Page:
Next up we got Control from South London… Pretty sure they are Millwall supporters and therefore amazing. A status that is underscored with their song: “Welcome to the nanny state… Welcome to one fucked up place”. Straight and to the point!

Hardcore

Hardcore will have a deserving place in many hearts, and like the songs of The Smiths might have saved your life in high school, hardcore likely saves it every day. It does for me.

First off is a personal favorite of mine – I even have a tattoo dedicated to these guys (yep it was in done in New York Hardcore Tattoo) Madball! Their entry here is: “Infiltrate the System” from the record of the same name. A record that would has a certain Randian feel to it. So SPREAD FREEDOM!

Next up I have chosen Helmet, slightly towards the metal genre normally, but their record Aftertaste is not to be missed by fans of hard but still well composed punk rock. The lyrics of “Birth Defect” is truly amazing and I often recall it when I am confronted with arguments of leftist, which after a while all boils down to there being something wrong with me, and while they live of my taxes they still insist I should move or behave – But as Page Hamilton sings: “I rather be insulted by you than someone I respect”.

Two-Tone 

The Ska sounds and rudeboys of the Sixties influenced a new sub breed to the traditionalist punk rock in Two-Tone. I have included “Too Much too Young“. A great tune of bad choices supported by a sick welfare system rewarding stupidity and destruction of human potential.

Skate punk

My two picks in this subgenre so prevalent in the 1990s is first off, Bad Religion: “Recipe for Hate” of the phenomenal record of the same name. A record which were the soundtrack of my life doing the 6th grade. The choice of the song is obvious ones you listen to the lyrics which to me is (willing or not) the best portray of a welfare state run amok. I could bore you with a long interpretation of this song, but will just leave it at the knowledge that just like this songs catchiness’, the many evil side effects of a welfare state “it afflicts us like a disease”.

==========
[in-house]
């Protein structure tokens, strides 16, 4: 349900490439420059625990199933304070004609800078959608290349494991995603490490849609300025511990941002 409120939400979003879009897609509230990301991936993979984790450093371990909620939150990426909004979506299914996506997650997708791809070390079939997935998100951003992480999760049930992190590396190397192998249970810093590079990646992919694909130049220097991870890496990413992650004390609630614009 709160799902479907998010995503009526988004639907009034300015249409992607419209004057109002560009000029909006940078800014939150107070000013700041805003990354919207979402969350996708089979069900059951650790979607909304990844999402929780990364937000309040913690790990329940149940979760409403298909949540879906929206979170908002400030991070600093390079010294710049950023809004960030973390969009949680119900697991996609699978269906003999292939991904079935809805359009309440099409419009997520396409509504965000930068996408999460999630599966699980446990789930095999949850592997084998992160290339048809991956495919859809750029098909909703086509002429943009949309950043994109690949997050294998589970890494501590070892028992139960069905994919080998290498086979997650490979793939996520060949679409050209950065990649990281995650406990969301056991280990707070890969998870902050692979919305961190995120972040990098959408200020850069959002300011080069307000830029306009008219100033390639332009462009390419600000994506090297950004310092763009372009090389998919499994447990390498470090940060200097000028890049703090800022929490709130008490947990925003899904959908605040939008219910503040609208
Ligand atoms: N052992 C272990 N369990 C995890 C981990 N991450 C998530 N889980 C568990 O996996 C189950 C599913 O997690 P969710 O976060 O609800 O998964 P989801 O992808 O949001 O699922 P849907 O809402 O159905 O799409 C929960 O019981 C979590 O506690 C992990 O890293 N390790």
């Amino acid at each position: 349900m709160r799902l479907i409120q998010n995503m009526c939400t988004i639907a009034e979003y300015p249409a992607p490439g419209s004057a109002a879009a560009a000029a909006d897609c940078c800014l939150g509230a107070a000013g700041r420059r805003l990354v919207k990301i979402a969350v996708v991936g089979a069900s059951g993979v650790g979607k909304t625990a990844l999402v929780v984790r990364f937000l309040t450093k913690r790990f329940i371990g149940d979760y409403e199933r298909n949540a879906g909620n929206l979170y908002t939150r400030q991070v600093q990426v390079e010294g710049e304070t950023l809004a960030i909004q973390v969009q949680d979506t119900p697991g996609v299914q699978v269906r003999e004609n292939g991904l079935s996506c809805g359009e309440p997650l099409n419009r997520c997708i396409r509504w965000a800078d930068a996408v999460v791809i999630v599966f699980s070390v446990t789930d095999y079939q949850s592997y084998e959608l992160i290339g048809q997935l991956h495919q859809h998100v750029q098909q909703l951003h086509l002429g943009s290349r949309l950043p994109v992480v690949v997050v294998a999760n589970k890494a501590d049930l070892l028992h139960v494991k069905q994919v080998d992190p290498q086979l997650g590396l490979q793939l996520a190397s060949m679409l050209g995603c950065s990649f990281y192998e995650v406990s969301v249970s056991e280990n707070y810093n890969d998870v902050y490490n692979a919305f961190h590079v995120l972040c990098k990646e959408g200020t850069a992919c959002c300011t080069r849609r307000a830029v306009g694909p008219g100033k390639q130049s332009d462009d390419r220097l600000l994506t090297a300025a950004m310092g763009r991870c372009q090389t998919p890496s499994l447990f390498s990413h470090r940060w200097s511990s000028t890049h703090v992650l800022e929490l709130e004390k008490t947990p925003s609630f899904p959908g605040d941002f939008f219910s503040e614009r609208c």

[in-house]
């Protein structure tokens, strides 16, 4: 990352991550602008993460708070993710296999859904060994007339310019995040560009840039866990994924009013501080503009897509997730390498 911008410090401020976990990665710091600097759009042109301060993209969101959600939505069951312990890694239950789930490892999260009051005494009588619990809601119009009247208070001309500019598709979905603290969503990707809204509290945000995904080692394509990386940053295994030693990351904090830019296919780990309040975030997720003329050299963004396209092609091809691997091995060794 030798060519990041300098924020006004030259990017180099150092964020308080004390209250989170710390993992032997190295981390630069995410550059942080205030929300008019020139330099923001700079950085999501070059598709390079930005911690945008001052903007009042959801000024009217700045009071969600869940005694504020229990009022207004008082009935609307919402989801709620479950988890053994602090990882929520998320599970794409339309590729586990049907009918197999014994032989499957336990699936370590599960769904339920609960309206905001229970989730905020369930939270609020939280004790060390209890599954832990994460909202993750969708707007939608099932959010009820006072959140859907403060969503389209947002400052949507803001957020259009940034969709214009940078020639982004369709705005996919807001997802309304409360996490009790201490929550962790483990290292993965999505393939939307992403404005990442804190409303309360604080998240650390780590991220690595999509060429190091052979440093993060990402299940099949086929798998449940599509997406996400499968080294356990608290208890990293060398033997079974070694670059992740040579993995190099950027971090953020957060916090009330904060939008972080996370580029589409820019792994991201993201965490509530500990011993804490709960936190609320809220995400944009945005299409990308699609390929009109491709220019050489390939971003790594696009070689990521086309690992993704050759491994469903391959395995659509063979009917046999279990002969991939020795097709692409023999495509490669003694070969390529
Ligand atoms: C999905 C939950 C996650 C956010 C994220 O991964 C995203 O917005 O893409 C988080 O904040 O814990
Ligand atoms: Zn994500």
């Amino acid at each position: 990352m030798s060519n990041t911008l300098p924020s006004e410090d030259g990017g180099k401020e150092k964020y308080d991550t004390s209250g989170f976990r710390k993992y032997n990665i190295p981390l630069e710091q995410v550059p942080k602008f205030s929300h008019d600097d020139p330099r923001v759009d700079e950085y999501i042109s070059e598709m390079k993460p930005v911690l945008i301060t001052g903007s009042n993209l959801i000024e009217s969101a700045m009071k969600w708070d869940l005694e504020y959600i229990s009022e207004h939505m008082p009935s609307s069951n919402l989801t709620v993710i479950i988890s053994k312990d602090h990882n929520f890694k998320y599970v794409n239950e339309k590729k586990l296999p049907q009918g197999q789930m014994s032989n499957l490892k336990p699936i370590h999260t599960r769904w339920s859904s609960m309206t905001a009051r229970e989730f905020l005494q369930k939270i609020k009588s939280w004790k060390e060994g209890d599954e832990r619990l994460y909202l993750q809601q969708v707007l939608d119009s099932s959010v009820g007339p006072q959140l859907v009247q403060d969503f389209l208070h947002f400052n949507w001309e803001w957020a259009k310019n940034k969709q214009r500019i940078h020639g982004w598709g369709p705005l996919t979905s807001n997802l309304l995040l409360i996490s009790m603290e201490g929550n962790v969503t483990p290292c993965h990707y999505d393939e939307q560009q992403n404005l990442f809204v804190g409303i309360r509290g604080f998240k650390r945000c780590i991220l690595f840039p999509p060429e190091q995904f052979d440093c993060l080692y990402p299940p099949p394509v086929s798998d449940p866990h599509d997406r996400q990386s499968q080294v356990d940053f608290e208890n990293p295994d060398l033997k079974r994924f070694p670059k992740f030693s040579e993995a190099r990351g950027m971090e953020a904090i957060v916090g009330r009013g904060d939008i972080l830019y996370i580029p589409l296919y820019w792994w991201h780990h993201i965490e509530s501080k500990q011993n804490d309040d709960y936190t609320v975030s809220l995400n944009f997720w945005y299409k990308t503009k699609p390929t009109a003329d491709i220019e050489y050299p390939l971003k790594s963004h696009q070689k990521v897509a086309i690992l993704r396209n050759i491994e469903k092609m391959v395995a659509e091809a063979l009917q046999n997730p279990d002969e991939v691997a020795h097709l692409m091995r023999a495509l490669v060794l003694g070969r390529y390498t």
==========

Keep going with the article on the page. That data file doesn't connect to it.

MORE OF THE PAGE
Pennywise is a great exponents of fast catchiness that is skate when it is best. They had to be in this list if for no other reason than they explicitly hate taxes and think them too high. Fletcher Dragge the lead guitar player is by the way a large supporter of Ron Paul. Of many great songs I chose Fuck Authority.

Modern fusion

After the predominance of skate punk ebbed out, emo seems to have taken over, but I am too old to understand that stuff, so I will end this compilation with another more recent phenomenon: fusing with other genres, especially types of folk music. So second to last I chose to include Flogging Molly and their “Requiem for dying song”.  While the band often jump on the bandwagon and sing union songs and promote IRA-related ignorance (both sells well after all, see this for evidence) they sometime sport great libertarian colors too, such as in this: “There is a government whip cracked across your back”. Sure is!

Finally: Did you ever hear the expression: Punk is death? It isn’t, but it did move down South. Th’ Legendary Shack Shakers is to me one of the best punk bands around. I am not in the business of outing anybody here, but I think you can rest assure that a band so indebted to the rich cultural history of the South (the good secession stuff, not the bad slavery stuff) is likely friends of freedom. And they kick ass on stage while playing music better than most. Buy their records now!